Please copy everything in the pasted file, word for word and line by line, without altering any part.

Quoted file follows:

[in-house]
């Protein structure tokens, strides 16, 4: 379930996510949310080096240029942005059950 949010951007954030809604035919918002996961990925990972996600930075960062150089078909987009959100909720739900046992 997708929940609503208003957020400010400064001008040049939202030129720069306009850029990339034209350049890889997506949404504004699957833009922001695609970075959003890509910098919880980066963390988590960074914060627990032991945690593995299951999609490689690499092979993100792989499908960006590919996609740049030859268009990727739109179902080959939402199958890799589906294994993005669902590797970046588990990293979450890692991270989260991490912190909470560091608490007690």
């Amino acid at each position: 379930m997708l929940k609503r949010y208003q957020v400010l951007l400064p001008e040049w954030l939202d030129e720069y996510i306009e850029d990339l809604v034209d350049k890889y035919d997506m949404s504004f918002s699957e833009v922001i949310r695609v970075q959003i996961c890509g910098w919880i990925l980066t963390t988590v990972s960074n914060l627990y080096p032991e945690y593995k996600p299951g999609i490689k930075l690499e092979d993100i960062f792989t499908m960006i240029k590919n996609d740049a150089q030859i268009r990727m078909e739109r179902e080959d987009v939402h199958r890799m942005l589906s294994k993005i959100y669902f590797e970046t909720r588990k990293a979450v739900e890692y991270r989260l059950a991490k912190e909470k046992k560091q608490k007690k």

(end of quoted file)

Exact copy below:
[in-house]
């Protein structure tokens, strides 16, 4: 379930996510949310080096240029942005059950 949010951007954030809604035919918002996961990925990972996600930075960062150089078909987009959100909720739900046992 997708929940609503208003957020400010400064001008040049939202030129720069306009850029990339034209350049890889997506949404504004699957833009922001695609970075959003890509910098919880980066963390988590960074914060627990032991945690593995299951999609490689690499092979993100792989499908960006590919996609740049030859268009990727739109179902080959939402199958890799589906294994993005669902590797970046588990990293979450890692991270989260991490912190909470560091608490007690």
């Amino acid at each position: 379930m997708l929940k609503r949010y208003q957020v400010l951007l400064p001008e040049w954030l939202d030129e720069y996510i306009e850029d990339l809604v034209d350049k890889y035919d997506m949404s504004f918002s699957e833009v922001i949310r695609v970075q959003i996961c890509g910098w919880i990925l980066t963390t988590v990972s960074n914060l627990y080096p032991e945690y593995k996600p299951g999609i490689k930075l690499e092979d993100i960062f792989t499908m960006i240029k590919n996609d740049a150089q030859i268009r990727m078909e739109r179902e080959d987009v939402h199958r890799m942005l589906s294994k993005i959100y669902f590797e970046t909720r588990k990293a979450v739900e890692y991270r989260l059950a991490k912190e909470k046992k560091q608490k007690k």